Row-boats began to flock from the shore; their crews were the first
natives we had seen. These men carried no overplus of clothing, and this
was wise, for the weather was hot. Handsome, great dusky men they were,
muscular, clean-limbed, and with faces full of character and intelligence.
It would be hard to find their superiors anywhere among the dark races, I
Everybody went ashore to look around, and spy out the land, and have that
luxury of luxuries to sea-voyagers—a land-dinner. And there we saw
more natives: Wrinkled old women, with their flat mammals flung over their
shoulders, or hanging down in front like the cold-weather drip from the
molasses-faucet; plump and smily young girls, blithe and content, easy and
graceful, a pleasure to look at; young matrons, tall, straight, comely,
nobly built, sweeping by with chin up, and a gait incomparable for
unconscious stateliness and dignity; majestic young men—athletes for
build and muscle—clothed in a loose arrangement of dazzling white,
with bronze breast and bronze legs naked, and the head a cannon-swab of
solid hair combed straight out from the skull and dyed a rich brick-red.
Only sixty years ago they were sunk in darkness; now they have the
We strolled about the streets of the white folks' little town, and around over the hills by paths and roads among European dwellings and gardens and plantations, and past clumps of hibiscus that made a body blink, the great blossoms were so intensely red; and by and by we stopped to ask an elderly English colonist a question or two, and to sympathize with him concerning the torrid weather; but he was surprised, and said:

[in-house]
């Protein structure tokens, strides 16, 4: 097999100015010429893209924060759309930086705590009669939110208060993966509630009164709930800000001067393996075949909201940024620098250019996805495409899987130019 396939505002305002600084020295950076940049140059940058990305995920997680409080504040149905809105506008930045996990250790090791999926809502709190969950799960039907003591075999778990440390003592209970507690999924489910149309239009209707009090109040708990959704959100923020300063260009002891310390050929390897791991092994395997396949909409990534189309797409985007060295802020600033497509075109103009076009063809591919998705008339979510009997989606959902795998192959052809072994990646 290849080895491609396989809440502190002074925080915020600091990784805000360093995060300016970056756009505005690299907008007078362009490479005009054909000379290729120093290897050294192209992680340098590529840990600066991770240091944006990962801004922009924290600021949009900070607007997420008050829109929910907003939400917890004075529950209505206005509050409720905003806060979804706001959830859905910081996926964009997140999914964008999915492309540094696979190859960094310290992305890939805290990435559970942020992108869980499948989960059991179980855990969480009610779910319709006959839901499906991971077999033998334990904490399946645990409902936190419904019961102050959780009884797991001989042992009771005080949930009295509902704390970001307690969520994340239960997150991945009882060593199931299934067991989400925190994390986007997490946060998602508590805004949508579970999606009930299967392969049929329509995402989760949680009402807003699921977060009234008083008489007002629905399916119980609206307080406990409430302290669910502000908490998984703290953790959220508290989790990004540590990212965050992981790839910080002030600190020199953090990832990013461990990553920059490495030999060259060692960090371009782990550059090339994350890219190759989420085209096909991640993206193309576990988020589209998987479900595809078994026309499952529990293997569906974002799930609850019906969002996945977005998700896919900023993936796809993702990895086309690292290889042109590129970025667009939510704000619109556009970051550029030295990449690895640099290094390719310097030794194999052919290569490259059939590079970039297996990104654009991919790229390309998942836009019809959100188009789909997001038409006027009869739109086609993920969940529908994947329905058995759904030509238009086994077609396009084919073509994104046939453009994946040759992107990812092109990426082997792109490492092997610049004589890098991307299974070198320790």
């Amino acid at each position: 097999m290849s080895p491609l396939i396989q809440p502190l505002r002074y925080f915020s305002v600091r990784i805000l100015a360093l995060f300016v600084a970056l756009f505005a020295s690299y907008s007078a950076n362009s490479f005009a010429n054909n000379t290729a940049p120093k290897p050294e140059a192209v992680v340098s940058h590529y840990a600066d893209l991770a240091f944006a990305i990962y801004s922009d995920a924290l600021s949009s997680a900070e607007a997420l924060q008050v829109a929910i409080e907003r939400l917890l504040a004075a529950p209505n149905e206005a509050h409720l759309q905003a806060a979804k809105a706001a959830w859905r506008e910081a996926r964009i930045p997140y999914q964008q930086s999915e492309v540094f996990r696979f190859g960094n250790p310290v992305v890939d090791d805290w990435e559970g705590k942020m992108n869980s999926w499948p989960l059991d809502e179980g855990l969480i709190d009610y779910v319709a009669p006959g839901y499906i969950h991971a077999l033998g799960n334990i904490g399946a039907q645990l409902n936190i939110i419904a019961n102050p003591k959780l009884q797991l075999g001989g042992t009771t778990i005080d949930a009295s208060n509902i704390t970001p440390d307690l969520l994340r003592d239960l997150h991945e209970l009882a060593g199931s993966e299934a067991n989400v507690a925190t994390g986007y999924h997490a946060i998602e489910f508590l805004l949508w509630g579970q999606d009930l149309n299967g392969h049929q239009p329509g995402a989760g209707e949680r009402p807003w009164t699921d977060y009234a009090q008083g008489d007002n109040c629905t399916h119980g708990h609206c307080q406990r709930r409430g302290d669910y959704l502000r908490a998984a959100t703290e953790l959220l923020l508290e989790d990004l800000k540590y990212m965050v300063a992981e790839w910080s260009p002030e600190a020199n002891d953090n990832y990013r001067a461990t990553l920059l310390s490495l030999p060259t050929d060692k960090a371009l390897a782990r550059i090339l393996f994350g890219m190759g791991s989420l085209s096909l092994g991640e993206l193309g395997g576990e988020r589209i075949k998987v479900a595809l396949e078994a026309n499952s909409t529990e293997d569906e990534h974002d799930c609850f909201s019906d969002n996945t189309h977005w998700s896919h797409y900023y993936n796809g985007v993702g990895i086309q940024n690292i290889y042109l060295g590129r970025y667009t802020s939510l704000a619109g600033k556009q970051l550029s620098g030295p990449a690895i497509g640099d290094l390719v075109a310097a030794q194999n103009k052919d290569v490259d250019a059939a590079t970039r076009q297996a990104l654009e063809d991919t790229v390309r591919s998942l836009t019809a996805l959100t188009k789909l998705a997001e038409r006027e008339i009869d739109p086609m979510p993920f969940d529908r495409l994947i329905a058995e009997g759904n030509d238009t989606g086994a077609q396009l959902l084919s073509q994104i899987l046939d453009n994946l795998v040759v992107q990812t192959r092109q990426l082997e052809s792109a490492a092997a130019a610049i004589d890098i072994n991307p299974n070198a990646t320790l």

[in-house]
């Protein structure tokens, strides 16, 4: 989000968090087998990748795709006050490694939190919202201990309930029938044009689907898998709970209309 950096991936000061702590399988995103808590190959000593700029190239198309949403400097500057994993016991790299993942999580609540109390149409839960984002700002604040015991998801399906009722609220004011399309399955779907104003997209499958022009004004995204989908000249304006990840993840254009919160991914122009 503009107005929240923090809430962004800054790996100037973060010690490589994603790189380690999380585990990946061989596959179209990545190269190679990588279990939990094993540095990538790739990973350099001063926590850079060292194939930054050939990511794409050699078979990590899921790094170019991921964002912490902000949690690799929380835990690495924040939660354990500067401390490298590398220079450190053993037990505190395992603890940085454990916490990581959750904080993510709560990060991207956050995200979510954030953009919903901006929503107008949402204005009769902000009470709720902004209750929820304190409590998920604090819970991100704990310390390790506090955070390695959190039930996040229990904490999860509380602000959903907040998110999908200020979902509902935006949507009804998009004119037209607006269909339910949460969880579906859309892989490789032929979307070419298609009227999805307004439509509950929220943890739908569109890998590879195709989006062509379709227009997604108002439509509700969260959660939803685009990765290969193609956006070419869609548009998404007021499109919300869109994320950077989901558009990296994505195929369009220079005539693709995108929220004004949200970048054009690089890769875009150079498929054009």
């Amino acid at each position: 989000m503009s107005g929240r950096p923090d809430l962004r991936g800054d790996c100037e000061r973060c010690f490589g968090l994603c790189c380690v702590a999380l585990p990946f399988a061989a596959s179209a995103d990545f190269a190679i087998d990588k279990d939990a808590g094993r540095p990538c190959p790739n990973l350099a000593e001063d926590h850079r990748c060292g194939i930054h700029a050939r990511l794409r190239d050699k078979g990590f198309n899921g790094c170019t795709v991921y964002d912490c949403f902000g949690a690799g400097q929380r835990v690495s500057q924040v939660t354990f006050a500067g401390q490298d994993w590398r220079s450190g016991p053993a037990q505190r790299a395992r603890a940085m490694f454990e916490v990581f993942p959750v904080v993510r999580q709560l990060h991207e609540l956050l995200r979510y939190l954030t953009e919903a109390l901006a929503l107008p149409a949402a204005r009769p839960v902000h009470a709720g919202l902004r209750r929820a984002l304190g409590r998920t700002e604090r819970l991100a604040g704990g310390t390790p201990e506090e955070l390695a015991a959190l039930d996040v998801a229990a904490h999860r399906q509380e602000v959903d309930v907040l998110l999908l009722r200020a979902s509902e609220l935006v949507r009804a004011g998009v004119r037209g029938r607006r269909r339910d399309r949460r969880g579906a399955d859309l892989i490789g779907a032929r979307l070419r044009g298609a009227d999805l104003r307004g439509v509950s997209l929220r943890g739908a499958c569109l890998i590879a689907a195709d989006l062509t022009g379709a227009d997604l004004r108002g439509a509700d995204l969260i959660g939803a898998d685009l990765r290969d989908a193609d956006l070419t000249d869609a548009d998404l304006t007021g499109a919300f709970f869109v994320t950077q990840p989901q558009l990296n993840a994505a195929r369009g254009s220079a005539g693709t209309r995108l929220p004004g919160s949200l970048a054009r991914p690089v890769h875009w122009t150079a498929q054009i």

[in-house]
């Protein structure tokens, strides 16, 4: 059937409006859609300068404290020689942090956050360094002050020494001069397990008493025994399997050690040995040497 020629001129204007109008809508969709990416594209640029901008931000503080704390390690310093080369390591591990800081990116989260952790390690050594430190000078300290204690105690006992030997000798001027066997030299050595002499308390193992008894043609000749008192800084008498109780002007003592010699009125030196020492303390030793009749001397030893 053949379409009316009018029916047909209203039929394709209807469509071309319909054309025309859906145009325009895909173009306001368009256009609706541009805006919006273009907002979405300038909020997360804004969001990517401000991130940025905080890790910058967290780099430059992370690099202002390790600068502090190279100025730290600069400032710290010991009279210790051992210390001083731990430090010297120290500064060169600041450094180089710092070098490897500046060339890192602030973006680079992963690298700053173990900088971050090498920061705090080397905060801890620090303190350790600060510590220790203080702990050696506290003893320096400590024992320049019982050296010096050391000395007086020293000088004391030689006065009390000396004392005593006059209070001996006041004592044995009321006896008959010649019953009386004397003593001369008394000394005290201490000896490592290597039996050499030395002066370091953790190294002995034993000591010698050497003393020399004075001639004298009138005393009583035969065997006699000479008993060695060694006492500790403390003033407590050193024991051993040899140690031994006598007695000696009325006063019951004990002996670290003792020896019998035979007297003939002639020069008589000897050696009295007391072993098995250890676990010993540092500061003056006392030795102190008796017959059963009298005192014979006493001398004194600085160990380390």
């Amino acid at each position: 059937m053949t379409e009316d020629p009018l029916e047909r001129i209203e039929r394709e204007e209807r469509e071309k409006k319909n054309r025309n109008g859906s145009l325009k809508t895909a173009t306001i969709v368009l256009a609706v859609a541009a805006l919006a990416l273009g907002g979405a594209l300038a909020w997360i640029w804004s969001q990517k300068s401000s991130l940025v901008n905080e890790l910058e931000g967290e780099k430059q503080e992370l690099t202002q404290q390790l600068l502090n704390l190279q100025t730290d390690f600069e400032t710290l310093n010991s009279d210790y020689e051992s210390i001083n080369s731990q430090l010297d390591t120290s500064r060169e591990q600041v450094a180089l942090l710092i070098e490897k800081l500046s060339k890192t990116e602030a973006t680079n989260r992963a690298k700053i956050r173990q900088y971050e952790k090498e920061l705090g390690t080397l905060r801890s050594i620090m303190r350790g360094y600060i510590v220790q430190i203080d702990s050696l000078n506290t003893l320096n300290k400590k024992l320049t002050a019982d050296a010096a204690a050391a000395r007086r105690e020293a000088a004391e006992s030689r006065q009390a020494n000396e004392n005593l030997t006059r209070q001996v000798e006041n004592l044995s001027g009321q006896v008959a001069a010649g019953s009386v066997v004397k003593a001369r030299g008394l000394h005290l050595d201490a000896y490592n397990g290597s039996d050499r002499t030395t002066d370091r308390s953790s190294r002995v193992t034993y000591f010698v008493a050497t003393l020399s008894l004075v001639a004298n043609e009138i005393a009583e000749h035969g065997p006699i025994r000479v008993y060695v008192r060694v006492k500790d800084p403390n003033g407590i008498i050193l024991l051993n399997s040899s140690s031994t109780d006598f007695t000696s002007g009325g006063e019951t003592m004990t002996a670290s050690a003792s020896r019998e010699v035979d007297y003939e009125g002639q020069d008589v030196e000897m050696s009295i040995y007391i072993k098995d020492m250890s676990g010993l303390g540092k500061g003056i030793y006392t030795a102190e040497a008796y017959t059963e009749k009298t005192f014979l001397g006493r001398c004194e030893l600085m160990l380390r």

"This? This is not hot. You ought to be here in the summer time once."
"We supposed that this was summer; it has the ear-marks of it. You could take it to almost any country and deceive people with it. But if it isn't summer, what does it lack?"
"It lacks half a year. This is mid-winter."
I had been suffering from colds for several months, and a sudden change of season, like this, could hardly fail to do me hurt. It brought on another cold. It is odd, these sudden jumps from season to season. A fortnight ago we left America in mid-summer, now it is midwinter; about a week hence we shall arrive in Australia in the spring.
After dinner I found in the billiard-room a resident whom I had known somewhere else in the world, and presently made some new friends and drove with them out into the country to visit his Excellency the head of the State, who was occupying his country residence, to escape the rigors of the winter weather, I suppose, for it was on breezy high ground and much more comfortable than the lower regions, where the town is, and where the winter has full swing, and often sets a person's hair afire when he takes off his hat to bow. There is a noble and beautiful view of ocean and islands and castellated peaks from the governor's high-placed house, and its immediate surroundings lie drowsing in that dreamy repose and serenity which are the charm of life in the Pacific Islands.